Commissioner McQueen to Educators: Thank you.

February 10, 2016


Let me start by saying thank you. Thank you for your dedication as we’ve transitioned to more rigorous standards and aligned assessments for our students. Like many of you, I am disappointed we are unable to provide your students with an online version of TNReady this year, especially after a year of thoughtful planning and hard work. However, we know that regardless of the testing medium, TNReady will assess true student understanding and problem-solving abilities that the real world requires. The alignment of this assessment to the high standards already being taught in your classroom every day will provide our students with an opportunity to show what they truly know.

To protect students’ instructional time and test experience, we determined that a paper and pencil test is our best option for this school year. This change applies to both Part I and Part II of TNReady, as well as the social studies assessment. The state’s vendor for TNReady, Measurement Incorporated, experienced a severe network outage Monday morning, causing significant problems with the MIST platform. Despite the many improvements to the system in recent months, we lost confidence in the system’s ability to perform consistently.

As a result of this shift to a paper and pencil test, we will delay and extend the testing window for Part 1, which will begin no earlier than Feb. 22. Your district will share the specific testing dates for your school in the coming days. We thank you for your patience as we transition to a test medium that we are confident will allow all students to show what they know.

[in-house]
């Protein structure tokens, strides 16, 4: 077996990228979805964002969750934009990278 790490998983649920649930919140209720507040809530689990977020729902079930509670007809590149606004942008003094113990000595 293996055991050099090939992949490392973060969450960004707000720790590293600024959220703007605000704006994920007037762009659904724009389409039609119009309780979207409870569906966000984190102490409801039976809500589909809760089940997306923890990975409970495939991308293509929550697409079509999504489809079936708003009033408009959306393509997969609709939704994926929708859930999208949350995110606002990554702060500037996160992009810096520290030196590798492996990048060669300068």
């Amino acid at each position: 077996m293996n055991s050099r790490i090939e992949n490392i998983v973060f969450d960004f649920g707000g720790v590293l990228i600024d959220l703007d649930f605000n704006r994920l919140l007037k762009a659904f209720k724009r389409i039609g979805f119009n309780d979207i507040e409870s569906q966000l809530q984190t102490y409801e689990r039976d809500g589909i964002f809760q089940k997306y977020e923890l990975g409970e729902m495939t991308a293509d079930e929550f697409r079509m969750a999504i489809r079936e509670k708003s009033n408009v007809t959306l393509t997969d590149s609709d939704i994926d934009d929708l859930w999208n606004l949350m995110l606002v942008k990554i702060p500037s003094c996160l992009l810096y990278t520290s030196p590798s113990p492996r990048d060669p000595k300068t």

It’s important to note that while the testing platform will change, TNReady on paper is still TNReady. This new assessment is fully aligned to the more rigorous standards you have been teaching for years, and it will assess true student understanding and problem-solving abilities, not just basic memorization skills. TNReady will provide both you and parents with valuable information about our students’ college and career readiness.

You and your students have worked incredibly hard to prepare for the transition to online assessments, and I am sorry for the frustration this recent change has caused. We take full responsibility at the state department of education for the inability to test online this year, and we are working on a number of short-term and long-term solutions. We also believe that the investments you and your school have made in technology will pay off. Integrating technology into classroom instruction has always been about more than just a test; it is about preparing all our students for the world they will encounter after high school – in the workforce and postsecondary education. We remain committed to transitioning to a 21st century learning environment.

We know that you have put hours of time into the transition to TNReady – from ensuring your lessons align to standards, to adjusting the pacing of your coursework, to familiarizing your students with sample test items. What you are doing every day with your students matters, and in this transition to more rigorous standards and aligned assessments, we have been asking more of you than ever before. It has not gone unnoticed. We appreciate all you have done in support of this assessment transition, as well as your continued flexibility and dedication.

I appreciate your partnership and support of our students. Thank you for all you do to improve education in Tennessee.


Candice McQueen

Commissioner of Education